Here’s the logic of this week’s profoundly disappointing gay-rights decision by the Supreme Court of India. The majority passes a law that the minority believes discriminates against it. The minority goes to court seeking relief from the majority. But because the minority group constitutes a “minuscule fraction of the country’s population,” the court will defer to the will of the legislature—that is, to the will of the majority.
That, in short, is how the court wrapped itself in the flag of judicial restraint and overturned a lower court decision that had struck down the country’s sodomy laws as unconstitutional.
Kaushal v. Naz Foundation was supposed to be India’s Lawrence v. Texas, the U.S. Supreme Court’s path-breaking decision striking down state anti-sodomy laws. Instead Kaushal is already being described in the Indian press as the country’s Dred Scott or Plessy v. Ferguson: “moments of deep national shame, blots on the judicial record, examples par excellence of judges at their very worst,” as one op-ed put it.
The Indian Supreme Court’s hands-off approach is especially surprising given its long record of advancing progressive values in the face of a perennially gridlocked parliament. For the last 13 years, for example, the court has directed nationwide food distribution to the poor while it mulls whether India’s constitution guarantees a right to food. The court also thrilled environmentalists in 1997 when it ordered auto-rickshaws convert to natural gas and in 2011 when it halted iron ore mining in parts of the country. And just earlier this week, Justice G.S. Singhvi, the author of the Kaushal decision, had no trouble banning most government officials from using flashing red lights and sirens on their cars. Their ubiquitous use, he said, was “reflective of [a British] Raj mentality and is antithesis of the concept of a Republic.”
Section 377 of the Indian Penal Code, the law at issue in Kaushal, criminalizes “carnal intercourse against the order of nature.” According to the BBC, “the law has rarely—if ever—been used to prosecute anyone for consensual sex, it has often been used by the police to harass homosexuals.” As the dated language suggests, the 1860 provision is a relic of the British Colonial era. Lord Macaulay, the inspiration behind colonial criminal codes stretching from Zimbabwe to Singapore, refused to elaborate upon the offence in his legislative notes because he deemed it “odious” and “revolting.”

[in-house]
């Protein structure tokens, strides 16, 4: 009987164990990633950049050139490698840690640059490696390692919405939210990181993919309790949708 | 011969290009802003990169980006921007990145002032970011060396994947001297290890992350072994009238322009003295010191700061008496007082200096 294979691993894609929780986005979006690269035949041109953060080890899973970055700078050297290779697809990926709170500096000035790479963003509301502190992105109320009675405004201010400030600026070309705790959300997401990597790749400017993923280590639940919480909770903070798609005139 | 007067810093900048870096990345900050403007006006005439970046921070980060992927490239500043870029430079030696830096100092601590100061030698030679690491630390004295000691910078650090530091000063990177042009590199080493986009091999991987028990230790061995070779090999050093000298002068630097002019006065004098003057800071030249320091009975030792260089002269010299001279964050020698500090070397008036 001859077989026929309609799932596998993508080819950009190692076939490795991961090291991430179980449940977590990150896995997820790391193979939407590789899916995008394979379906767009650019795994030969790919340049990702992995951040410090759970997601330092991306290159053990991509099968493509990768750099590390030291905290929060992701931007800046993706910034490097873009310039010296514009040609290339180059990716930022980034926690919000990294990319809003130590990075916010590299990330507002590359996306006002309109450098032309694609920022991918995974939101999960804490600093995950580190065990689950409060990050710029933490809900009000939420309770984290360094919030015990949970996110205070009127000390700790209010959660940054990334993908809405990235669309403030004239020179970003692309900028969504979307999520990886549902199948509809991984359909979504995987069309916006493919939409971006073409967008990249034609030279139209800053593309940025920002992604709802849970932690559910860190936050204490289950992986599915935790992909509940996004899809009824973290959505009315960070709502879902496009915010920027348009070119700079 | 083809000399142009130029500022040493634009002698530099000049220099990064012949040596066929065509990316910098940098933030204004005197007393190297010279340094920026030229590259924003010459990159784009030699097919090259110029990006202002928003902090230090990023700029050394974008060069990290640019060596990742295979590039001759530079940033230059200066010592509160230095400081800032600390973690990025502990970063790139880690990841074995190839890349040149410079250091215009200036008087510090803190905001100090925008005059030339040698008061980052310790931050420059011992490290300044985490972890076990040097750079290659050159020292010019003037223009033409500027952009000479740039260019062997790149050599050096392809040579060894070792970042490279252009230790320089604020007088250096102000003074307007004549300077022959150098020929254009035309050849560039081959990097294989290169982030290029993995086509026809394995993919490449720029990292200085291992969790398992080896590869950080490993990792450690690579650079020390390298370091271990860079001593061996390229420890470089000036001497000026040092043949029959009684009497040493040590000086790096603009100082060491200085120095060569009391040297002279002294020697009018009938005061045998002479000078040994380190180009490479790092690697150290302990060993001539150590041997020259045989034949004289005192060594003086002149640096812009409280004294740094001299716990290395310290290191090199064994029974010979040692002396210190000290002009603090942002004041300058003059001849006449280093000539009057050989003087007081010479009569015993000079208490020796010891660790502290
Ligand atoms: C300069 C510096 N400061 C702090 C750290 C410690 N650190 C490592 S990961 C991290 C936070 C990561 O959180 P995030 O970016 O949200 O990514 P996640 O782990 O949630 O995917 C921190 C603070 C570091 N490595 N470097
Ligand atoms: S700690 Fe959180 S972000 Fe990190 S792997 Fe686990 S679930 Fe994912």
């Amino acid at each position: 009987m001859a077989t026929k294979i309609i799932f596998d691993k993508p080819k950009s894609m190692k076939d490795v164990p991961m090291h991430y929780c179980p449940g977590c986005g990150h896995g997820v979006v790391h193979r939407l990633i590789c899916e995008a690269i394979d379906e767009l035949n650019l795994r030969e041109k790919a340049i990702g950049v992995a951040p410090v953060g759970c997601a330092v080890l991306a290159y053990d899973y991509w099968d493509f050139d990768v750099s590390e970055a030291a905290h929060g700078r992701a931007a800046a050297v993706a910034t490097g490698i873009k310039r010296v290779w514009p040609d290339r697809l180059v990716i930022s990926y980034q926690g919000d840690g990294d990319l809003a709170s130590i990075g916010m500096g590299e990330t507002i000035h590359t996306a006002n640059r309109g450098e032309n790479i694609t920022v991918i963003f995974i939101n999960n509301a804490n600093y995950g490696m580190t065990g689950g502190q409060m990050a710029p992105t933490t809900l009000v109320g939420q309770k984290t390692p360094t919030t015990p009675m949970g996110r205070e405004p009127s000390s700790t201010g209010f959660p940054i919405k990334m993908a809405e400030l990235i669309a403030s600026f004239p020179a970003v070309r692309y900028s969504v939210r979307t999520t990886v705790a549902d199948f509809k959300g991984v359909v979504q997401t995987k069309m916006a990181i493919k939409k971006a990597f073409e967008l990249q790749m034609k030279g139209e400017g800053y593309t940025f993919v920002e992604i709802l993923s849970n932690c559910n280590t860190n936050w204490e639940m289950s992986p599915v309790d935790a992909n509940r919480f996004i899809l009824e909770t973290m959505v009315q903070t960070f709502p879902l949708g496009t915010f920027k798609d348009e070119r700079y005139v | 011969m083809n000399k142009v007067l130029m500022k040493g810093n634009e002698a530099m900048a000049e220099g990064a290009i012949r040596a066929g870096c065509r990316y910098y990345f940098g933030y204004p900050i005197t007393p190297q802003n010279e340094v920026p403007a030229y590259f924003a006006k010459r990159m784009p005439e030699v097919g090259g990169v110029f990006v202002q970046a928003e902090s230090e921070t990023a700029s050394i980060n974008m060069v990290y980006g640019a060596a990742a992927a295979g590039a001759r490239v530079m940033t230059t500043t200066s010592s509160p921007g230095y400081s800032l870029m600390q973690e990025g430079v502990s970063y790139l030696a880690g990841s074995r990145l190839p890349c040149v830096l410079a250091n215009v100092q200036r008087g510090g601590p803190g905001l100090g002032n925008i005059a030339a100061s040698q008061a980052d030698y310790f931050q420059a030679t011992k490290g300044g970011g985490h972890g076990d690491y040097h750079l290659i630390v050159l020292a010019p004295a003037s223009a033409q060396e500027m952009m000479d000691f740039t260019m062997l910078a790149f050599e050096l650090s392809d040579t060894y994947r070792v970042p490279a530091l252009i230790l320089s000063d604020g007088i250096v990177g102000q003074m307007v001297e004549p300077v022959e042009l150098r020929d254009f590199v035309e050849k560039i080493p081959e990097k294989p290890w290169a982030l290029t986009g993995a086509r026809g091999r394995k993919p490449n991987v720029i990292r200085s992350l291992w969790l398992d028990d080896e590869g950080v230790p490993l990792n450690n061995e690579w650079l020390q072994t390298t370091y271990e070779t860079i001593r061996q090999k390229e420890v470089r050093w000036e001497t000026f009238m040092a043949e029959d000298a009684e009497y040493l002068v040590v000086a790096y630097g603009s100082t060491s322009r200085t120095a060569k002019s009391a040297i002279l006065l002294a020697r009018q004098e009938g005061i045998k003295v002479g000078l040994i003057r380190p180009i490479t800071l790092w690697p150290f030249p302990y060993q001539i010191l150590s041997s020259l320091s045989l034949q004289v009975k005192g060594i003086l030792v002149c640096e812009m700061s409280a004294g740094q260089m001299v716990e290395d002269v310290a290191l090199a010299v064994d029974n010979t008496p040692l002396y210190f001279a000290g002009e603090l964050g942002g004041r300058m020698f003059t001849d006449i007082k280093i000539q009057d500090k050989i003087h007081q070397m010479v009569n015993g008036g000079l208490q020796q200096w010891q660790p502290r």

The Indian government initially defended the law before the Delhi High Court, but when it lost in 2009, the government declined to appeal. In explaining that decision, the Attorney General said the law “was imposed upon Indian society due to the moral views of the British rulers.” Several religious groups were able to appeal the decision, however, because of India’s liberal rules about who has standing to bring a case to court. Among them was Baba Ramdev, a Pat Robertson-esque TV star who once promised that “We will prove through clinical tests that yoga can cure AIDS.”
The groups appealing the decision relied in part on Justice Scalia’s dissent in Lawrence, where he famously accused his colleagues in the majority of imposing “foreign moods, fads, or fashions on Americans.” Borrowing from the Scalia script, Justice Singvhi, in his opinion, faulted the Delhi High Court for being so anxious “to protect the so-called rights of LGBT persons” that it “extensively relied upon the judgments of other jurisdictions.” These foreign cases, Singhvi concluded, “cannot be applied blindfolded for deciding the constitutionality of the law enacted by the Indian legislature.”
Of course, any court must be careful in drawing on foreign law. And, in fact, the Delhi High Court was careful, spending many pages in its reasons comparing Indian and foreign legal principles. But the court did not stop there, saying this about an emphatically Indian constitutional value:
If there is one constitutional tenet that can be said to be [the] underlying theme of the Indian Constitution, it is that of “inclusiveness”. This Court believes that [the] Indian Constitution reflects this value deeply ingrained in Indian society, nurtured over several generations. The inclusiveness that Indian society traditionally displayed, literally in every aspect of life, is manifest in recognising a role in society for everyone. Those perceived by the majority as “deviants” or “different” are not on that score excluded or ostracised.
Regrettably, this week’s decision tells us that the Supreme Court of India doesn’t agree.
Correction, Dec. 13, 2013: This article originally misspelled Plessy in Plessy v. Ferguson.